No chronic low back pain improvement with radio-frequency denervation

Organisation: Position: Deadline Date: Location:

In three randomised trials, treatment of chronic low back pain with radiofrequency denervation, resulted in either no improvement or no clinically important improvement, according to a Dutch study.

Low back pain causes more disability than any other condition and has major social and economic consequences. Even though radiofrequency denervation is a commonly used treatment, high-quality evidence for its effectiveness is lacking. Dr Esther T Maas, of Vrije Universiteit Amsterdam, the Netherlands, and colleagues report the results of three randomised clinical trials that were conducted in 16 pain clinics in the Netherlands. Trial participants, who were unresponsive to conservative care, had chronic low back pain originating in potential sources of the spinal column: the facet joints, sacroiliac joints, or a combination of facet joints, sacroiliac joints, or intervertebral disks.

All participants received a 3-month standardised exercise programme and psychological support if needed. Participants in the intervention group received radiofrequency denervation as well, which is usually a 1-time procedure, but the maximum number of treatments in the trial was three.

Among 681 participants who were randomised, 599 (88%) completed the 3-month follow-up, and 521 (77%) completed the 12-month follow-up. The researchers found that two trials assessing radiofrequency denervation for the sacroiliac joints and a combination of the facet joints, sacroiliac joints, or intervertebral disks showed a statistically significant but not clinically important improvement in pain intensity three months after the intervention. No clinically important or statistically significant differences between the groups were shown in the trial assessing radiofrequency denervation for facet joint pain.

“The findings do not support the use of radiofrequency denervation to treat chronic low back pain from these sources,” the authors write.

A limitation of the study was that because the aim was to provide evidence of the added value of radiofrequency denervation in a multidisciplinary setting, as done in daily practice, participants and clinicians were not blinded.

Abstract
Importance: Radiofrequency denervation is a commonly used treatment for chronic low back pain, but high-quality evidence for its effectiveness is lacking.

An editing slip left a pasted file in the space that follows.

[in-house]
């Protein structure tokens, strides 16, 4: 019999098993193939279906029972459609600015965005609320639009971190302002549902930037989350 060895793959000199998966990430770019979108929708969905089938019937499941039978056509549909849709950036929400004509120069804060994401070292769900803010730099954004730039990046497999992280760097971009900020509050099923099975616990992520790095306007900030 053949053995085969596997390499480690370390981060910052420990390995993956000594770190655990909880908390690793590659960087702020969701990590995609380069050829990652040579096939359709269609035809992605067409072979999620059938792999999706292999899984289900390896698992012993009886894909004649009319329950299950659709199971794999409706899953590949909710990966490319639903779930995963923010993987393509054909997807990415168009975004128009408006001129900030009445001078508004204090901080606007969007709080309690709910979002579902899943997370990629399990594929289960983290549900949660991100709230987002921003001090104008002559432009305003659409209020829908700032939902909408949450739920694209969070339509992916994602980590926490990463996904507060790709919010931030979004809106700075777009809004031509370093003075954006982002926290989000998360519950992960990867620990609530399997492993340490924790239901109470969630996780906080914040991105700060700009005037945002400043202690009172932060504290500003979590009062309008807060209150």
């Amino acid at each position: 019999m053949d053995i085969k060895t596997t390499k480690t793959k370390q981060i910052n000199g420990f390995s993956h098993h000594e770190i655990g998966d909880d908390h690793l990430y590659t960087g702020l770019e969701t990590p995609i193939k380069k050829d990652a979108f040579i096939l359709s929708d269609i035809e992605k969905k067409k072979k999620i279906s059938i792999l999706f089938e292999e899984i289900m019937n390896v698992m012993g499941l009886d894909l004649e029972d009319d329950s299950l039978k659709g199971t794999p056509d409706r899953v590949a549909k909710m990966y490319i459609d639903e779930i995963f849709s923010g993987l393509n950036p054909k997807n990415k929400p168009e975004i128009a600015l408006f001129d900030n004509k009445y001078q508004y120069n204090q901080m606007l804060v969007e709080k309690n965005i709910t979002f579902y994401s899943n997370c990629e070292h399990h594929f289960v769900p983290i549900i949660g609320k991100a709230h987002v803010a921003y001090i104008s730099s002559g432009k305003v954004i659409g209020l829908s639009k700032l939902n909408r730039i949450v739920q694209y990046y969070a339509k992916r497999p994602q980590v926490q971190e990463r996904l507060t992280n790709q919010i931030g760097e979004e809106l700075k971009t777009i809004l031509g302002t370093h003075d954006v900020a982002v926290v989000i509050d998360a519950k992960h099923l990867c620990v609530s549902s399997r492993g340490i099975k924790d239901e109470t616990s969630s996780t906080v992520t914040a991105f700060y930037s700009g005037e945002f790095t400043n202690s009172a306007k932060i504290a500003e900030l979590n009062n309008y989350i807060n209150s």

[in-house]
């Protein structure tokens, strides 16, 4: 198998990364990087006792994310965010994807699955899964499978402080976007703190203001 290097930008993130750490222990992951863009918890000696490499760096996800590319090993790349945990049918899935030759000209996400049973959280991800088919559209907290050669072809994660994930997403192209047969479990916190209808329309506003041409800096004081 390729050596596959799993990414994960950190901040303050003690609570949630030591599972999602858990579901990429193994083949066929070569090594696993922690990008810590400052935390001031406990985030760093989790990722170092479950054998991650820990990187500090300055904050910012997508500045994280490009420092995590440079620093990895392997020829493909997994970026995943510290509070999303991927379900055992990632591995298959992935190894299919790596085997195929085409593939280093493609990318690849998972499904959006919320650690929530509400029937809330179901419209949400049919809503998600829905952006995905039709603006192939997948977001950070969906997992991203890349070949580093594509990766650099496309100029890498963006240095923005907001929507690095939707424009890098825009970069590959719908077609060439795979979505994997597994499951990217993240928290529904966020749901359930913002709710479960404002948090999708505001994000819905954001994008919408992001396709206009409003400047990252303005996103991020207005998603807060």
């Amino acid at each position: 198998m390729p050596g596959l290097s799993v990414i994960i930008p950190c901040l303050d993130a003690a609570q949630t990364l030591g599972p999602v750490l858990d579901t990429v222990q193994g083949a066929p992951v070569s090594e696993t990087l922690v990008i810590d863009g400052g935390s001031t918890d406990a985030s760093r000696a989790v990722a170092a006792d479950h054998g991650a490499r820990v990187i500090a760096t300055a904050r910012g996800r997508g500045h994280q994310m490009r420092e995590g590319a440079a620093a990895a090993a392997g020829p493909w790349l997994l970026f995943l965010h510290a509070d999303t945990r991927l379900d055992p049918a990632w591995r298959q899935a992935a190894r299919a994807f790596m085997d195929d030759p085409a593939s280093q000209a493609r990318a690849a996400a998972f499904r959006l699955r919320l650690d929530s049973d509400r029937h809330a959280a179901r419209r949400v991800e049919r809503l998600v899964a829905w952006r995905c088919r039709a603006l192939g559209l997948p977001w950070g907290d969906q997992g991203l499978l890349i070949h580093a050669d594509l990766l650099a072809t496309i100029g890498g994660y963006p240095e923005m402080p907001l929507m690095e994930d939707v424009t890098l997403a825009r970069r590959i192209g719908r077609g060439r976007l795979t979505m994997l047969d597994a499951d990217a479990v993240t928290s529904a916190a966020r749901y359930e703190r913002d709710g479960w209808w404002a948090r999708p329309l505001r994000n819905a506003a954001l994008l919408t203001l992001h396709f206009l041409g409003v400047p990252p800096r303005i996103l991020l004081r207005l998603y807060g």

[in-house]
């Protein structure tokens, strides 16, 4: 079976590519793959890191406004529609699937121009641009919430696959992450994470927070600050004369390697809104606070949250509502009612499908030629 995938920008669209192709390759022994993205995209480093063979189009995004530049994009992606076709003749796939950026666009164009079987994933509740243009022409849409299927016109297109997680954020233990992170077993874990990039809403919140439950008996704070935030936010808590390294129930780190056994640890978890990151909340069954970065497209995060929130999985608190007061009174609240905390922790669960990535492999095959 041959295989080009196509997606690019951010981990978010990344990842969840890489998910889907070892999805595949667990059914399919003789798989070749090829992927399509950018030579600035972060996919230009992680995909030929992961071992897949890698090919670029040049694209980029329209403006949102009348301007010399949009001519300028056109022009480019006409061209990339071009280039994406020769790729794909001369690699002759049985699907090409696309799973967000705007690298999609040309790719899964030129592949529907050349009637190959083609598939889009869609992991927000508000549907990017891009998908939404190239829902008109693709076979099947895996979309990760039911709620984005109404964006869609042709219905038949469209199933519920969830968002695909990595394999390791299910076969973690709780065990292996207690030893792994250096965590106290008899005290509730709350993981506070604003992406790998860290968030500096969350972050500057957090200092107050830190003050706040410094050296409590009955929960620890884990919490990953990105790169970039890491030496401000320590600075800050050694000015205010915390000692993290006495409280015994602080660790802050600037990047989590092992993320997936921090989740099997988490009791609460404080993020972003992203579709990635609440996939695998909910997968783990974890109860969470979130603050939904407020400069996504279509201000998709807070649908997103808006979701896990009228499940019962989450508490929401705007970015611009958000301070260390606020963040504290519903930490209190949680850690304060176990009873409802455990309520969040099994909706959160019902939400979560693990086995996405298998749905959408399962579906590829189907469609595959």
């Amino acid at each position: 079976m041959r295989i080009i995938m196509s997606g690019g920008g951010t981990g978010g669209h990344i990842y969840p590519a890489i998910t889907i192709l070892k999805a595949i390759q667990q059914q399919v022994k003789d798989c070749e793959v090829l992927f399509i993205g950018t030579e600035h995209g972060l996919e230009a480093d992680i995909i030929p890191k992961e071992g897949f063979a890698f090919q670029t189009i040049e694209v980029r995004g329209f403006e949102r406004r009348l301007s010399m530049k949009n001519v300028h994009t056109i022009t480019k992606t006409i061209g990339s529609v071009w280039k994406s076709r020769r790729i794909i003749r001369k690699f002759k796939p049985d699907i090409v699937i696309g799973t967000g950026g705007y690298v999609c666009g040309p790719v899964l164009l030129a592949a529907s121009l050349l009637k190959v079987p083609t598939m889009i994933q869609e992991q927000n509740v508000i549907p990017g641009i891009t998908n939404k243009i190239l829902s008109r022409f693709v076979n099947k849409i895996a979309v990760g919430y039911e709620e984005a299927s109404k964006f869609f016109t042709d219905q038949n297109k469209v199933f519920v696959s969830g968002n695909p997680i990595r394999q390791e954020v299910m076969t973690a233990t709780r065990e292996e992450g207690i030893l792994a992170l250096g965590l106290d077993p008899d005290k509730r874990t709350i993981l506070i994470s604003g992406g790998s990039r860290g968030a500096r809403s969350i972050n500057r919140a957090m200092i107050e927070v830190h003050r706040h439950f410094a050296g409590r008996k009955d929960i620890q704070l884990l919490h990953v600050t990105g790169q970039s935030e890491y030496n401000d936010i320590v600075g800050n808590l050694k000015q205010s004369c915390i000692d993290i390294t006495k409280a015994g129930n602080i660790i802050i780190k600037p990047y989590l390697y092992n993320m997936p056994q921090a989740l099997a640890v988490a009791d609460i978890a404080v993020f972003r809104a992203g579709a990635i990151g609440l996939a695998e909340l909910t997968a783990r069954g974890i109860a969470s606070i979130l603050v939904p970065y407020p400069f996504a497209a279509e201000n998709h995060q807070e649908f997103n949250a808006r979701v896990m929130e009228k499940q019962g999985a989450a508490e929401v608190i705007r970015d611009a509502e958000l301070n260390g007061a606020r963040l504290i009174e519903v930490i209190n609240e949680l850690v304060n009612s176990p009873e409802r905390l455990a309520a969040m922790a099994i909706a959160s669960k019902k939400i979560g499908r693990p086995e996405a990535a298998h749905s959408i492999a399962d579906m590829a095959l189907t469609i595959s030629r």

Objective: To evaluate the effectiveness of radiofrequency denervation added to a standardized exercise program for patients with chronic low back pain.
Design, Setting, and Participants: Three pragmatic multicenter, nonblinded randomized clinical trials on the effectiveness of minimal interventional treatments for participants with chronic low back pain (Mint study) were conducted in 16 multidisciplinary pain clinics in the Netherlands. Eligible participants were included between January 1, 2013, and October 24, 2014, and had chronic low back pain, a positive diagnostic block at the facet joints (facet joint trial, 251 participants), sacroiliac joints (sacroiliac joint trial, 228 participants), or a combination of facet joints, sacroiliac joints, or intervertebral disks (combination trial, 202 participants) and were unresponsive to conservative care.
Interventions: All participants received a 3-month standardized exercise program and psychological support if needed. Participants in the intervention group received radiofrequency denervation as well. This is usually a 1-time procedure, but the maximum number of treatments in the trial was 3.
Main Outcomes and Measures: The primary outcome was pain intensity (numeric rating scale, 0-10; whereby 0 indicated no pain and 10 indicated worst pain imaginable) measured 3 months after the intervention. The prespecified minimal clinically important difference was defined as 2 points or more. Final follow-up was at 12 months, ending October 2015.
Results: Among 681 participants who were randomized (mean age, 52.2 years; 421 women [61.8%], mean baseline pain intensity, 7.1), 599 (88%) completed the 3-month follow-up, and 521 (77%) completed the 12-month follow-up. The mean difference in pain intensity between the radiofrequency denervation and control groups at 3 months was −0.18 (95% CI, −0.76 to 0.40) in the facet joint trial; −0.71 (95% CI, −1.35 to −0.06) in the sacroiliac joint trial; and −0.99 (95% CI, −1.73 to −0.25) in the combination trial.
Conclusions and Relevance: In 3 randomized clinical trials of participants with chronic low back pain originating in the facet joints, sacroiliac joints, or a combination of facet joints, sacroiliac joints, or intervertebral disks, radiofrequency denervation combined with a standardized exercise program resulted in either no improvement or no clinically important improvement in chronic low back pain compared with a standardized exercise program alone. The findings do not support the use of radiofrequency denervation to treat chronic low back pain from these sources.

Authors
Johan NSS Juch, Esther T Maas, Raymond WJG Ostelo, J George Groeneweg, Jan-Willem Kallewaard, Bart W Koes, Arianne P Verhagen, Johanna M van Dongen, Frank JPM Huygen, Maurits W van Tulder

JAMA material
JAMA abstract


Receive Medical Brief's free weekly e-newsletter



Related Posts

Thank you for subscribing to MedicalBrief


MedicalBrief is Africa’s premier medical news and research weekly newsletter. MedicalBrief is published every Thursday and delivered free of charge by email to over 33 000 health professionals.

Please consider completing the form below. The information you supply is optional and will only be used to compile a demographic profile of our subscribers. Your personal details will never be shared with a third party.


Thank you for taking the time to complete the form.